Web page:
I read and researched about what a good diet should be and came to the conclusion that although I have always had a relatively healthy diet I needed to clean up my act. I had not been eating meat for many years except for fish – so I was not a complete vegetarian. I decided initially to try the low carb high fat way of eating. In this diet, which isn’t really a diet so much as a different way of eating, the carbohydrates are kept to a minimum – mostly just vegetables and the occasional fruit. Protein and fats make up the bulk of the food. I cut out all sugar, bread, pasta, rice, root vegetables and began to eat more nuts and cheese and fish. I ate a variety of vegetables and occasionally some berries.

I managed to stick to this for some months and then went on holidays and it all went out the window for a while. When I returned to it I wasn’t as strict. I felt I had more energy on this way of eating and I avoided the swings in energy that a high carb diet causes. However I lost very little weight and it was quite a hard diet to maintain.

Further research then led me to the Paleo diet – the diet of our Paleolithic ancestors. This was very similar to the low carb, high fat diet but it didn’t restrict fruit as much. It did however mean no dairy. I lasted about two weeks on a vegetarian and fish form of Paleo but found the food choices too limited without meat. After all our Paleolithic ancestors were not vegetarians; much of their diet was meat based.

Not to be discouraged I made a major decision – to start eating meat again. I had been vegetarian partly for health reasons and partly because of the poor treatment of animals. The health reasons seemed a little unclear now. So I began to eat meat again – mostly organic free range or biodynamic.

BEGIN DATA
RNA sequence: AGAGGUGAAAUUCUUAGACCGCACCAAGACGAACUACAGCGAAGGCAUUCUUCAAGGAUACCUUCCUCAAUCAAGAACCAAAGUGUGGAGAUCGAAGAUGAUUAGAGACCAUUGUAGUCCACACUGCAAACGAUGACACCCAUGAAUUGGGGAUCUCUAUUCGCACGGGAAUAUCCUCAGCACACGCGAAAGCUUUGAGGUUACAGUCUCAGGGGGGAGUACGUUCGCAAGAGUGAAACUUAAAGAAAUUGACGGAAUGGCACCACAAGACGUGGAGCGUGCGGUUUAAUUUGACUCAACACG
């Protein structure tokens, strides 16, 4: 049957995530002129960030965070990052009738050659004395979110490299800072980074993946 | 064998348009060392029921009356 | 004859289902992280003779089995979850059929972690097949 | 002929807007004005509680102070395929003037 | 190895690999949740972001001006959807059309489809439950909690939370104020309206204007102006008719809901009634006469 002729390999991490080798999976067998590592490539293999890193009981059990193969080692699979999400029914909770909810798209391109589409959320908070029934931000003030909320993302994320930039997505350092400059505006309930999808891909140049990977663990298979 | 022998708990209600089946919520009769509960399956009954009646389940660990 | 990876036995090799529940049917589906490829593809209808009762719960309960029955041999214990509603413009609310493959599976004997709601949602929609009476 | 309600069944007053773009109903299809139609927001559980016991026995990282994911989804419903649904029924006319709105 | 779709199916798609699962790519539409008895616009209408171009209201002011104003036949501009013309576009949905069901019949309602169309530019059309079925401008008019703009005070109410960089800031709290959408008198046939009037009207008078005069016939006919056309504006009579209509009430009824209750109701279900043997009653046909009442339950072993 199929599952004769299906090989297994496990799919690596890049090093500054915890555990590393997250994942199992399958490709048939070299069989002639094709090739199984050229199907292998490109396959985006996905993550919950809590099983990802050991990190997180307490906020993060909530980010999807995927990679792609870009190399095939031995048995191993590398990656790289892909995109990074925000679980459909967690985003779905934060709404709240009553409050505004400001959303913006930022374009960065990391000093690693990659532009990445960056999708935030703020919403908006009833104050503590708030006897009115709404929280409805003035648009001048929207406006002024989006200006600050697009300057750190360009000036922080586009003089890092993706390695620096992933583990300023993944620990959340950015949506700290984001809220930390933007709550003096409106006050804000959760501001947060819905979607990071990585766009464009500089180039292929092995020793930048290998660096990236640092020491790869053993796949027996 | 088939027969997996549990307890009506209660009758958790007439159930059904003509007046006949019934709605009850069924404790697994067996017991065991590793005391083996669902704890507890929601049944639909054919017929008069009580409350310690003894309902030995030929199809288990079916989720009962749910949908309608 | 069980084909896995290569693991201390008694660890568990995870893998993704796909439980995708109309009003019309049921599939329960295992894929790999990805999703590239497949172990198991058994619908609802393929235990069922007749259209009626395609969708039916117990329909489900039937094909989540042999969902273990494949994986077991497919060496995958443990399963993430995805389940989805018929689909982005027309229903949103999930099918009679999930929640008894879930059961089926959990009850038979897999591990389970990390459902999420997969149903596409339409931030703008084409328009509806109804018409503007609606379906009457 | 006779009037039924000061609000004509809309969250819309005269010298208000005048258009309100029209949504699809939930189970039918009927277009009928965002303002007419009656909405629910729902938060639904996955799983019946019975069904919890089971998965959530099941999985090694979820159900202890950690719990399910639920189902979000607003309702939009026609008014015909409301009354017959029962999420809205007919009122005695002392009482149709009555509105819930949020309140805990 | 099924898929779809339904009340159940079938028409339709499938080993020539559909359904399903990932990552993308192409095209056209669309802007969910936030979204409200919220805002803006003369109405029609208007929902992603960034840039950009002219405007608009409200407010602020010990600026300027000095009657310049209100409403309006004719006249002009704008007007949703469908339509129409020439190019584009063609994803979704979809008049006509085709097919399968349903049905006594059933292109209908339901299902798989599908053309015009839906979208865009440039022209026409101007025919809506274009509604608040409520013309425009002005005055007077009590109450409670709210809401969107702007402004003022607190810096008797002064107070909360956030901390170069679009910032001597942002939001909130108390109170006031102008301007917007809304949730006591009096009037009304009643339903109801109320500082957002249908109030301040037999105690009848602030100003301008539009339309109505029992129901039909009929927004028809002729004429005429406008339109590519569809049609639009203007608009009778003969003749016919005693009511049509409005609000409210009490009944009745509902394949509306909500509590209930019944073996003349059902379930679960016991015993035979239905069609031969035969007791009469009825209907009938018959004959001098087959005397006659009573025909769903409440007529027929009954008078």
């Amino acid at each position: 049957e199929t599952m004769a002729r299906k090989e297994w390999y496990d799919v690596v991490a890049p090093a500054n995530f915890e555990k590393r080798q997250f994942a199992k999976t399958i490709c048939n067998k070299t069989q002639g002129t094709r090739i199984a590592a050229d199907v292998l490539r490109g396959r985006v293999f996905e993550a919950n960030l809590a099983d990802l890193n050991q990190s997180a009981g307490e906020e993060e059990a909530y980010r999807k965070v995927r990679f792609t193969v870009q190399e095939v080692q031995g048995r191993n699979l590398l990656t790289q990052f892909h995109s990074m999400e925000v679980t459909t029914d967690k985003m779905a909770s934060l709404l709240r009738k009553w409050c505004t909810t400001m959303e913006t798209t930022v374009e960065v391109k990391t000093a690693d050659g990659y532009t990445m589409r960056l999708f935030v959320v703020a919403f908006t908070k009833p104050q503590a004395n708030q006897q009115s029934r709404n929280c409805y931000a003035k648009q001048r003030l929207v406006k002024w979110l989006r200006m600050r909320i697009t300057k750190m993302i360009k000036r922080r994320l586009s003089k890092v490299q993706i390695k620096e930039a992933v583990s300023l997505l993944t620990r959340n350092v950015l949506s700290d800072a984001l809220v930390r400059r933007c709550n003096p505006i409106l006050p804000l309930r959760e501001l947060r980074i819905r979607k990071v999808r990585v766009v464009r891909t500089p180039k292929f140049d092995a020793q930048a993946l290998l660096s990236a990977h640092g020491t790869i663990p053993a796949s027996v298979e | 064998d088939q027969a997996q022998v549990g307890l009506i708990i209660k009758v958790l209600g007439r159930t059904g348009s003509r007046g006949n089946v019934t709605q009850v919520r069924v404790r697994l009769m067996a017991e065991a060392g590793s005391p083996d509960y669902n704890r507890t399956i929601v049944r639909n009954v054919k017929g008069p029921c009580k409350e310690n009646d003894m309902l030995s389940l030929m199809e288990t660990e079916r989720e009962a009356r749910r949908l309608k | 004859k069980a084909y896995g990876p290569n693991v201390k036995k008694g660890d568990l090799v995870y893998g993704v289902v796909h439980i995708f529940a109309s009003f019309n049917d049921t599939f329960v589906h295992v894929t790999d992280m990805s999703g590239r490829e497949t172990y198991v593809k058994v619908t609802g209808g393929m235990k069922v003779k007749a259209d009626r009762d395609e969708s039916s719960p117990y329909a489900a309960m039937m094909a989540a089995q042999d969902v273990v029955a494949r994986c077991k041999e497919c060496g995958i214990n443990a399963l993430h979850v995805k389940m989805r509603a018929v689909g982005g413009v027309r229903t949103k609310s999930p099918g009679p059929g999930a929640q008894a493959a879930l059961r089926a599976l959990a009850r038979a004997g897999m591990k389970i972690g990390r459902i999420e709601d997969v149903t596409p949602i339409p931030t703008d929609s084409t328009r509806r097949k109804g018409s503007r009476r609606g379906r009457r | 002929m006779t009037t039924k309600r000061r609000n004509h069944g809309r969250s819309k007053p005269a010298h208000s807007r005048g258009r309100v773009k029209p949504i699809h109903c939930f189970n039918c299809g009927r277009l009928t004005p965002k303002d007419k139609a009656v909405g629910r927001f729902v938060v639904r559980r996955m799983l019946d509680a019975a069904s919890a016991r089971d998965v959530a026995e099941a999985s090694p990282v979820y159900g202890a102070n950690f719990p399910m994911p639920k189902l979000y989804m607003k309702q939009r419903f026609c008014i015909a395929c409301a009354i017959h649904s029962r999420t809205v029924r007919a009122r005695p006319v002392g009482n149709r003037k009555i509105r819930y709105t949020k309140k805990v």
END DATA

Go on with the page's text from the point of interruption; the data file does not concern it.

I definitely think a Paleolithic type diet is the healthiest diet and the diet we have evolved to eat. This is the type of food I eat:

  • Vegetables – preferably organic
  • Fruits – preferably organic
  • Meat and fish – meat should be organic, free range, grass fed. Fish should be low in mercury and sustainably fished
  • Eggs – organic free range
  • Nuts and seeds – preferably organic
  • Good oils – olive, omega 3, coconut
  • Legumes – preferably organic
  • Herbs and spices – preferably organic

These are the types of food I avoid:

  • Highly processed foods especially those containing sugar and fructose, artificial colourings, preservatives and artificial sweeteners
  • Sugar
  • Dairy – many people lack the basic enzyme for digesting dairy, others are intolerant to the proteins. I have recently been reintroducing a little dairy into my diet in order to get a little more calcium.
  • Most grains – especially gluten containing grains. Some cultures have eaten grains for centuries and have ways of preparing them that decrease gut problems but for most of us grains should be avoided
  • Soy – although I may eat fermented soy sometimes
  • Processed meats – these have been shown to increase our risk of cancer
  • Foods containing chemicals, preservatives, colourings, antibiotics, pesticides, herbicides, artificial sweeteners
  • Alcohol, cigarettes, caffeine, other drugs

I do still drink coffee although less than I used to and I have alcohol a couple of times a week and I’m still deciding whether either has an adverse effect on my health.

Overall I feel less tired. I don’t have those slumps during the day when my blood sugar starts to plummet because I’ve eaten too much sugar or carbohydrates. I can go for longer without food if I have to without feeling hungry or cranky. I have lost 10 kg so it seems to be working, and without too much effort. As long as I eat paleo type foods I can eat what I want so it’s not really a diet but just a different way of eating.